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Opinion: Ottawa is doubling down on missing the mark

The federal budget does little to address the country’s fundamentally broken systems
Canadian Finance Minister Chrystia Freeland

Earlier this year, public opinion research company Leger published the results of a nationwide poll. One result stood out. Seventy per cent of Canadians agreed with the statement: “It feels like everything is broken in this country right now.”

To young people, families and business owners struggling to buy or stay in a home, find a doctor, pay for gas and groceries and hire people, worried about how unsafe our streets have become, or having to navigate a never-ending web of red tape to get projects approved, a deep sense of helplessness has set in.

Over the past few years, Canada’s long, slow decline has become the subject of an avalanche of scrutiny and by every measure of social well-being and economic competitiveness, Canada is coming up short among its global peers. Canada’s ability to generate opportunities and long-term prosperity for its people is now at serious risk.

But anyone reading the ninth budget of the Trudeau government looking for some relief from the big challenges that Canadian families and entrepreneurs are facing, will come away sorely disappointed.

It seems that every day there is a new report telling Canadians what they already know—buying or staying in a home has never been harder in this country. Just last week, RBC reported that it is the “toughest time ever” to afford a home and that the share of household income needed to cover ownership costs is now 64 per cent in Canada and an almost inconceivable 106 per cent in Vancouver and 85 per cent in Toronto.

CMHC estimates that we need to build 800,000 homes a year between now and 2030 to meet demand, while CIBC says it’s closer to one million. Keep in mind that in 2023 we built about 230,000 new homes.

With the shortage of people across every part of our economy now acute, a central question asked by many is “Who will build all these homes?” Our labour markets are undergoing a seismic shift—absent immigration, our population is flat-lining and will start to decline. Indeed, in B.C. in 2022, for the first time ever, natural births exceeded natural deaths—and it happened again last year.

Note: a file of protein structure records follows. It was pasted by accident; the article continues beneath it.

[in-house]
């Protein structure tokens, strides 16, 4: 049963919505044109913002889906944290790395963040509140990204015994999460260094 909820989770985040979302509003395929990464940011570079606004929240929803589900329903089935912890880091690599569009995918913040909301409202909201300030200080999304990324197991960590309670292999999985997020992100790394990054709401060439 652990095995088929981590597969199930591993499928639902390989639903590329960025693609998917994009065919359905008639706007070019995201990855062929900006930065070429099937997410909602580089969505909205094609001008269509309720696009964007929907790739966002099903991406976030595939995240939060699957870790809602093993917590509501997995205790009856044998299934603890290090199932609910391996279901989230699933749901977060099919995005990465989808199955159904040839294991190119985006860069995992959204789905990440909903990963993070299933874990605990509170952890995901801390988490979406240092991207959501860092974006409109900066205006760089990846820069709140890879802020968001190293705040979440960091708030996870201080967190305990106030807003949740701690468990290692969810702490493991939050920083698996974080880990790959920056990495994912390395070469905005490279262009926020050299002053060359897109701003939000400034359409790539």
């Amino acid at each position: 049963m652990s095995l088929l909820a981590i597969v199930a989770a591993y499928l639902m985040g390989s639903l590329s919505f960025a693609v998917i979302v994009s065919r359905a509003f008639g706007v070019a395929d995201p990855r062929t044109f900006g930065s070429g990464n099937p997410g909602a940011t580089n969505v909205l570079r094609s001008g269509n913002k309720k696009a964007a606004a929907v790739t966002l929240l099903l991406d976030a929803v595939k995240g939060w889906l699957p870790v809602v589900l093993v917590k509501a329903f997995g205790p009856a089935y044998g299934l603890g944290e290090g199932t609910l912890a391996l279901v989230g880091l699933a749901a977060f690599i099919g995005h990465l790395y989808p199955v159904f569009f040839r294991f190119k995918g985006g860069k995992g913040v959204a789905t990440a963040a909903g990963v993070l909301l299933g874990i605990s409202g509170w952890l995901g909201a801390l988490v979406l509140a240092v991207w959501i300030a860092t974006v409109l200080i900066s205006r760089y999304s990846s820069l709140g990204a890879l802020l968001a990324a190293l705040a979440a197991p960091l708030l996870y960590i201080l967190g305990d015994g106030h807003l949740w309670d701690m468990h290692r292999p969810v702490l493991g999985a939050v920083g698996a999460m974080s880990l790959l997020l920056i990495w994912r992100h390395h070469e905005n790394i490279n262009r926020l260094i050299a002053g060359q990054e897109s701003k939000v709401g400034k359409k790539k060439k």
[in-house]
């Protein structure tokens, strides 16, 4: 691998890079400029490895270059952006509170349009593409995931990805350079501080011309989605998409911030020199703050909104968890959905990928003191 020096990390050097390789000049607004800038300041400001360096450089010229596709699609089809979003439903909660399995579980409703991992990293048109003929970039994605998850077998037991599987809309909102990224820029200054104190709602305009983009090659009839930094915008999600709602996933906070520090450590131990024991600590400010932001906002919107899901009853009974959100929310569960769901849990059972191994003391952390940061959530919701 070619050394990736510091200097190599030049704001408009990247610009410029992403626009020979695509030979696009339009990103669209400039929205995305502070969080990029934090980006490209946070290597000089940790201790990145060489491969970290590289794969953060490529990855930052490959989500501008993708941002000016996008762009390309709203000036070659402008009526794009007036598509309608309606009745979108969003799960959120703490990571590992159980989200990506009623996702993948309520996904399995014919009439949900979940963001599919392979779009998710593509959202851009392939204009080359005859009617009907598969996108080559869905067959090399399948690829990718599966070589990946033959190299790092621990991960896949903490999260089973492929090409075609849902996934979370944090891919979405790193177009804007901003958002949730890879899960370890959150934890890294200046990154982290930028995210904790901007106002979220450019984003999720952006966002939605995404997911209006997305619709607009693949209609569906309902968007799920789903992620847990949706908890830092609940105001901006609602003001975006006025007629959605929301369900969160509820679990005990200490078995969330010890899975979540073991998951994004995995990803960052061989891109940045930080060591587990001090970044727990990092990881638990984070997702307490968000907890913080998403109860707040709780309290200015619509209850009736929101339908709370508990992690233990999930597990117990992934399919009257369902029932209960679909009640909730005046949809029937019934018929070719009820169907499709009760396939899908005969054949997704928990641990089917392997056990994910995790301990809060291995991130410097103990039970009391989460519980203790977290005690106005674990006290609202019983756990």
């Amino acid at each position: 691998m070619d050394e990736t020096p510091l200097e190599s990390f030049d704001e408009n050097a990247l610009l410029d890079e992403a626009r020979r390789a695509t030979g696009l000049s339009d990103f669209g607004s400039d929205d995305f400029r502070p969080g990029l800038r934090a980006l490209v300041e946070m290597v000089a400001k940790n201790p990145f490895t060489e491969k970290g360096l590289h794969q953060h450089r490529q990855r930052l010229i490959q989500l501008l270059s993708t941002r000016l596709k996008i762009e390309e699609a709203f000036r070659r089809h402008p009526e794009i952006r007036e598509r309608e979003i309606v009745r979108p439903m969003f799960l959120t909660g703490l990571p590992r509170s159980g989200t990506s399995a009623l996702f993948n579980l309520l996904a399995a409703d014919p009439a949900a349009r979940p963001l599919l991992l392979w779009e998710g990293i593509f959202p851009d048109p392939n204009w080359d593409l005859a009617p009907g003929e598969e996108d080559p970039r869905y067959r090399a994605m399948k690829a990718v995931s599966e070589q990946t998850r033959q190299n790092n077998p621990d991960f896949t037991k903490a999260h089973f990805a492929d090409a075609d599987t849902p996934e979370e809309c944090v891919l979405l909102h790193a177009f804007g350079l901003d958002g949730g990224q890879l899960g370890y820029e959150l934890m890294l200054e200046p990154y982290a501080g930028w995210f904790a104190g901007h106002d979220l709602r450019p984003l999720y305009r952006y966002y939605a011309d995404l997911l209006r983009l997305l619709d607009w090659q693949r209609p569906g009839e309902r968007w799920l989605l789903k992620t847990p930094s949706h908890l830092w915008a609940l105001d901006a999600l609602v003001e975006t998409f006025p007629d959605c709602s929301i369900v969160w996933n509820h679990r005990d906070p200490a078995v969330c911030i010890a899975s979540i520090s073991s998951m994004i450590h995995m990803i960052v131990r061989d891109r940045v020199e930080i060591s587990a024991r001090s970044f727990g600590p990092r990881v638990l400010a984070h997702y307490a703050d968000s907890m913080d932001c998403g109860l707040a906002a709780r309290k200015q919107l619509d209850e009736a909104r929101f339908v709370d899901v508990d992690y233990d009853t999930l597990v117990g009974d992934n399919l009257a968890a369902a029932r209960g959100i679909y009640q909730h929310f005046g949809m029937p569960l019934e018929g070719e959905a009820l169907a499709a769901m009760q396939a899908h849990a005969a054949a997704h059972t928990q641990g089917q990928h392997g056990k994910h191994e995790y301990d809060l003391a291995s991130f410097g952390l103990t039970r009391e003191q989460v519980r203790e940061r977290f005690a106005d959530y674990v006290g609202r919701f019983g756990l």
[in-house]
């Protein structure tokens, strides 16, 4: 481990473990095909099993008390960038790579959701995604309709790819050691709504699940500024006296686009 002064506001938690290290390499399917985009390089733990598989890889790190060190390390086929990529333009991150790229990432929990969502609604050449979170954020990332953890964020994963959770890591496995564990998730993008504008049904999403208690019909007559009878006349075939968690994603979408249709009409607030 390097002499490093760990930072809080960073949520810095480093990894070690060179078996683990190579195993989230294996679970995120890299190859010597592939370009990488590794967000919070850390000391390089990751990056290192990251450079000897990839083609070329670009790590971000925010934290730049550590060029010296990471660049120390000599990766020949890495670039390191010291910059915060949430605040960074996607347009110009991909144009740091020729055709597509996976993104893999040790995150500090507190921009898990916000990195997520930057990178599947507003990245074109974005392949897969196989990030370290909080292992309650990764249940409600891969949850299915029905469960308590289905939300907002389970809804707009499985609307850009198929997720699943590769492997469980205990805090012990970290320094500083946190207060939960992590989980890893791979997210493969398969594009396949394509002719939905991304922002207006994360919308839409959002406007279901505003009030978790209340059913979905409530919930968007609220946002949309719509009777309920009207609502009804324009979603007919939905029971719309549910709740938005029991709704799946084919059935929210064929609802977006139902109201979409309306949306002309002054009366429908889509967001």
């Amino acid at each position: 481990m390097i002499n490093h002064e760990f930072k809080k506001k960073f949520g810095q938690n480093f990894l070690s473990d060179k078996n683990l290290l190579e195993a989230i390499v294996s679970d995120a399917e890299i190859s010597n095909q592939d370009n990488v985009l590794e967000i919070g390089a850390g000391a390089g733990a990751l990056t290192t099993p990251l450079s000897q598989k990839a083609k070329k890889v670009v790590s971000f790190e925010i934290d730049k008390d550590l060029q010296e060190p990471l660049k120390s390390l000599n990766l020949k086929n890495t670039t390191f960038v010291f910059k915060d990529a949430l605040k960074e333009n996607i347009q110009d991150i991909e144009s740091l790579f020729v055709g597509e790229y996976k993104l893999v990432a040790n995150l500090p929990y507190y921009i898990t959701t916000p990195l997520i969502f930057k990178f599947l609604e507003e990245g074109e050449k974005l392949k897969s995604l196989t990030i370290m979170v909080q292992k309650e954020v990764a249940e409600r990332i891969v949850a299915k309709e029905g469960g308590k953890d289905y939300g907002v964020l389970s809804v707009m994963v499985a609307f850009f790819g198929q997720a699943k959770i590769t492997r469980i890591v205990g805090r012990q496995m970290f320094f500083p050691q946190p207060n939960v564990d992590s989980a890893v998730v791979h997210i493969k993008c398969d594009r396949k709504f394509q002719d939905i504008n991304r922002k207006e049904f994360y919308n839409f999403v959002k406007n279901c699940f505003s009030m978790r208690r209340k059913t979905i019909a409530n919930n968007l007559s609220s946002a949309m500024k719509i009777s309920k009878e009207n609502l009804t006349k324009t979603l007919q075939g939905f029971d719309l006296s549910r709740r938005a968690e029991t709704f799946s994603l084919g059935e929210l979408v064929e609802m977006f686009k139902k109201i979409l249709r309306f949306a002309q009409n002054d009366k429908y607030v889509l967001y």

Part of the answer is immigration. However, our immigration system is failing us. Last year we added a city the size of Calgary to our national population, and we are on track to do the same in 2024.

Two major challenges have emerged.

First, we have failed miserably to assess the skills gaps in our economy—doctors, nurses, technicians, teachers and trades workers—and attract them to Canada. Case in point: Only two per cent of all permanent immigrants in 2023 will pursue a career in the construction trades.

Second, the torrid pace of our population growth is crushing affordability and overwhelming the infrastructure in our major centres. In 2021 there was a total of 1.3 million non-permanent residents in Canada; today we have 2.6 million. We must find a better balance, and attract the people with the right skills to power our economy and in numbers that our schools, hospitals, transit systems and housing stock can reasonably absorb.

Canada has a remarkable competitive advantage in its natural resources, with energy and minerals in abundance and in high demand. And, harnessing them provides some of the highest paying jobs in the country. Budget 2024 offered barely a passing reference to this enormous potential for Canada. No one should be surprised. Leaders from Germany, Japan and Greece have visited Canada and received the diplomatic equivalent of a cold shoulder at the suggestion that Canada supply their economies with much needed energy. One federal minister stated that Ottawa is “not interested in funding LNG projects.” He missed the point completely—no one was asking Ottawa to fund anything; they simply want Ottawa to get out of the way.

Finally, last year, the C.D. Howe Institute reported that for every dollar that an American business spends on training, technology and capital—the essential ingredients for innovation—a Canadian company invests 58 cents. Business investment in Canada from 2015 to 2023 ranked 44 out of the 47 most advanced economies, according to the OECD. This matters because the more Canadian firms are innovative, the more they spend on upskilling their people and on adopting new technology, the more they can increase the size of paycheques for workers.

Canada’s lagging productivity is to the point where the deputy governor of the Bank of Canada said: “You know those signs that say, ‘In an emergency, break the glass?’ Well, it's time to break the glass.”

After reading the budget, it’s hard not to come away with the feeling that Canada is not a serious country, and the Trudeau government is incapable of addressing the big challenges facing the country.

Why do so many people feel like everything in this country is broken? Because so much is breaking all around us.

Chris Gardner is the president and CEO of the Independent Contractors and Businesses Association.